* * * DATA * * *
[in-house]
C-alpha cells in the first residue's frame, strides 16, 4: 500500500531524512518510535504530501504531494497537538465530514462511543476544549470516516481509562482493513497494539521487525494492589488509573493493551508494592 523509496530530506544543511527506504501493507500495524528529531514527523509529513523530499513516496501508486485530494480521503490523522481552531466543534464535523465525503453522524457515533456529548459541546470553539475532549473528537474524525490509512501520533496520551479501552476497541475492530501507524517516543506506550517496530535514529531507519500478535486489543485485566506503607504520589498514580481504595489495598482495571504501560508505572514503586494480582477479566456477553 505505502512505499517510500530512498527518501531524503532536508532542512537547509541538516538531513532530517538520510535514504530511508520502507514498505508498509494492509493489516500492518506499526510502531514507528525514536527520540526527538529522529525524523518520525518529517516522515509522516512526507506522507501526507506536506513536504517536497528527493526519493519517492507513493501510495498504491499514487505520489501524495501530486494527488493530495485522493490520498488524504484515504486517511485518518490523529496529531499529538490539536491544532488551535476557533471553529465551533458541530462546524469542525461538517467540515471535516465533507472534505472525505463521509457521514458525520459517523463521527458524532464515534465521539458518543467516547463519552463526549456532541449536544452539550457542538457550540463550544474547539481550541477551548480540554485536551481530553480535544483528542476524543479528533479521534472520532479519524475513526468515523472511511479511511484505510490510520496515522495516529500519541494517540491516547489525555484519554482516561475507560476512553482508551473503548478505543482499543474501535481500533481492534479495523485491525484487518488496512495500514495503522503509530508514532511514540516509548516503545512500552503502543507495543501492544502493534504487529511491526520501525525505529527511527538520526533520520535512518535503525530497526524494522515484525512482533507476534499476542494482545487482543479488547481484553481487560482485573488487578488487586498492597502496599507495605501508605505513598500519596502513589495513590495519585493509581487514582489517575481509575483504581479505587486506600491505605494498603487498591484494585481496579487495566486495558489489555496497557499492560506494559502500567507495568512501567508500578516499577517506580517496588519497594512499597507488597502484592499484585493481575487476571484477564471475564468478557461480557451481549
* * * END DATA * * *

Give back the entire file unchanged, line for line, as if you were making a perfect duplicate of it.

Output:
[in-house]
C-alpha cells in the first residue's frame, strides 16, 4: 500500500531524512518510535504530501504531494497537538465530514462511543476544549470516516481509562482493513497494539521487525494492589488509573493493551508494592 523509496530530506544543511527506504501493507500495524528529531514527523509529513523530499513516496501508486485530494480521503490523522481552531466543534464535523465525503453522524457515533456529548459541546470553539475532549473528537474524525490509512501520533496520551479501552476497541475492530501507524517516543506506550517496530535514529531507519500478535486489543485485566506503607504520589498514580481504595489495598482495571504501560508505572514503586494480582477479566456477553 505505502512505499517510500530512498527518501531524503532536508532542512537547509541538516538531513532530517538520510535514504530511508520502507514498505508498509494492509493489516500492518506499526510502531514507528525514536527520540526527538529522529525524523518520525518529517516522515509522516512526507506522507501526507506536506513536504517536497528527493526519493519517492507513493501510495498504491499514487505520489501524495501530486494527488493530495485522493490520498488524504484515504486517511485518518490523529496529531499529538490539536491544532488551535476557533471553529465551533458541530462546524469542525461538517467540515471535516465533507472534505472525505463521509457521514458525520459517523463521527458524532464515534465521539458518543467516547463519552463526549456532541449536544452539550457542538457550540463550544474547539481550541477551548480540554485536551481530553480535544483528542476524543479528533479521534472520532479519524475513526468515523472511511479511511484505510490510520496515522495516529500519541494517540491516547489525555484519554482516561475507560476512553482508551473503548478505543482499543474501535481500533481492534479495523485491525484487518488496512495500514495503522503509530508514532511514540516509548516503545512500552503502543507495543501492544502493534504487529511491526520501525525505529527511527538520526533520520535512518535503525530497526524494522515484525512482533507476534499476542494482545487482543479488547481484553481487560482485573488487578488487586498492597502496599507495605501508605505513598500519596502513589495513590495519585493509581487514582489517575481509575483504581479505587486506600491505605494498603487498591484494585481496579487495566486495558489489555496497557499492560506494559502500567507495568512501567508500578516499577517506580517496588519497594512499597507488597502484592499484585493481575487476571484477564471475564468478557461480557451481549